Sexual harassment complaint against former Democratic lawmaker ended in $75,000 settlement
Treasurer of Milwaukee Spencer Coggs was issued a $75,000 settlement for sexually harassing one of his legislative aides while he was representing Milwaukee as a state senator.Image By: Photo Courtesy of Lacy Landre/ljlandre.com
Six years after a sexual harassment and discrimination complaint was filed to Wisconsin’s Equal Rights Division by an aide, Wisconsin taxpayers spent $75,000 to resolve the settlement against former Milwaukee Democratic state senator Spencer Coggs.
Coggs, who is now City Treasurer of Milwaukee, was accused of discriminating against one of his aides, Jana Williams, because of her race and gender. According to documents collected by the Wisconsin State Journal and Milwaukee Journal Sentinel, in 2015 administrative judge Deborah Little Cohn found probable cause to believe that Williams’ complaints were valid.
Coggs made several inappropriate comments and sexual innuendos about William’s breasts and sex life during her time working for him, including calling her fiancé gay, according to Little Cohn’s findings. Additionally, though both Williams and Coggs are African-American, Coggs told Williams that she was “not black enough,” wrote Little Cohn.
In a statement Monday, Coggs claimed that he had no involvement in settlement talks and was fully innocent.
"In over 35 years in public office, at no time have I engaged in or condoned behavior which could be viewed as harassment or discrimination with respect to the complainant or anyone else who has worked for me," Coggs said.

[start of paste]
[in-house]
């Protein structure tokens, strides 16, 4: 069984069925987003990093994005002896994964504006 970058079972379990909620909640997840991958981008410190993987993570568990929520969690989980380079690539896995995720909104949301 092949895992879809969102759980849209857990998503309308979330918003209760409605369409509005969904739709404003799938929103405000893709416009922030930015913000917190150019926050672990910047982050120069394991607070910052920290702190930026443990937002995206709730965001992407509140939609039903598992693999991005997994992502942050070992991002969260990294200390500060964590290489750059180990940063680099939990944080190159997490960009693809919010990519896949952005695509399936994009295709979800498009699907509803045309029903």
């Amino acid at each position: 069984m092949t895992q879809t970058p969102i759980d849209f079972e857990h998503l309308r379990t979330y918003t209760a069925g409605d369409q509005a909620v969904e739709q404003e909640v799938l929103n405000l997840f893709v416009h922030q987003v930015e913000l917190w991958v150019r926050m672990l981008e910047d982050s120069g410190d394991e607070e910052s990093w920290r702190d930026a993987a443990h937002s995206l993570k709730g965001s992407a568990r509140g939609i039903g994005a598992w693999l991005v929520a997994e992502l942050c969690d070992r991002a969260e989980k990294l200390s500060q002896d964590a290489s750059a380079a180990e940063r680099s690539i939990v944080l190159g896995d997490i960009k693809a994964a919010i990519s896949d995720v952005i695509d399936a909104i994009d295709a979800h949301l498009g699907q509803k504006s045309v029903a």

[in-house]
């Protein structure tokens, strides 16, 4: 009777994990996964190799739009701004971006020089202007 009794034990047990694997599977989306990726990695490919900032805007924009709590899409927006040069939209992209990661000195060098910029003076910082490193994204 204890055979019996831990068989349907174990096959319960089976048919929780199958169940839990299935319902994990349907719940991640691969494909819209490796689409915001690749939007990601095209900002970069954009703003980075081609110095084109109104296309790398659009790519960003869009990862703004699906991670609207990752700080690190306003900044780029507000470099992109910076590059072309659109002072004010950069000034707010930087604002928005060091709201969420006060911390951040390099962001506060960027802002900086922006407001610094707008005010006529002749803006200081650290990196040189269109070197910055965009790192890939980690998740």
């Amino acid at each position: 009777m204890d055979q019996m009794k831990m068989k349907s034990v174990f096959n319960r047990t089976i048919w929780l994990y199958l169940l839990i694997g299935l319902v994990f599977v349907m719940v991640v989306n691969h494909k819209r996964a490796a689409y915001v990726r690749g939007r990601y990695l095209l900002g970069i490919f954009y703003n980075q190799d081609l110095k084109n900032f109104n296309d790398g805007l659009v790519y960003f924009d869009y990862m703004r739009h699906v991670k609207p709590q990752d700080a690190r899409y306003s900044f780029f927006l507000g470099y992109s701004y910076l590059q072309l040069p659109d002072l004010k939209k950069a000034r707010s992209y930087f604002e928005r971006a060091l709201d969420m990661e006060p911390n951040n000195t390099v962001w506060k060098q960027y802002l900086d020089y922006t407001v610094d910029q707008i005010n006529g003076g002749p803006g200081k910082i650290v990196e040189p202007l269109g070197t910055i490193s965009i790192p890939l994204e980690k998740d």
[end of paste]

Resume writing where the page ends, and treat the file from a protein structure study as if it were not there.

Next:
Williams initially approached the human resources officials about Coggs in 2009, mentioning how other staff in his office would use binoculars to spy on women walking outside the Capitol, according to the Milwaukee Journal Sentinel. Despite her complaint, no action was taken.
Williams then made an official complaint with the state Equal Rights Division in 2011, according to the Milwaukee Journal Sentinel. Differing from sexual assault investigations at the state level, the Equal Rights Division releases all investigation findings regarding these types of cases.
This settlement, disclosed among many other national reports in the media in recent weeks exposing sexual harassment by men in public positions, highlighted recent objections about Wisconsin Legislature’s policy not to release any sexual harassment records.
Leaders from both parties in the Legislature said they conceal their sexual harassment investigations in order to foster confidence among employees that the Assembly has the ability to resolve internal issues. Critics, however, say keeping investigation information private protects the perpetrator rather than the victim.
State Senate Chief Clerk Jeff Renk and state Assembly Chief Clerk Patrick Fuller, who made the decision to maintain the holding of records, disclosed to the Journal Sentinel that there have been three other undisclosed complaints of sexual harassment made over the last 10 years.
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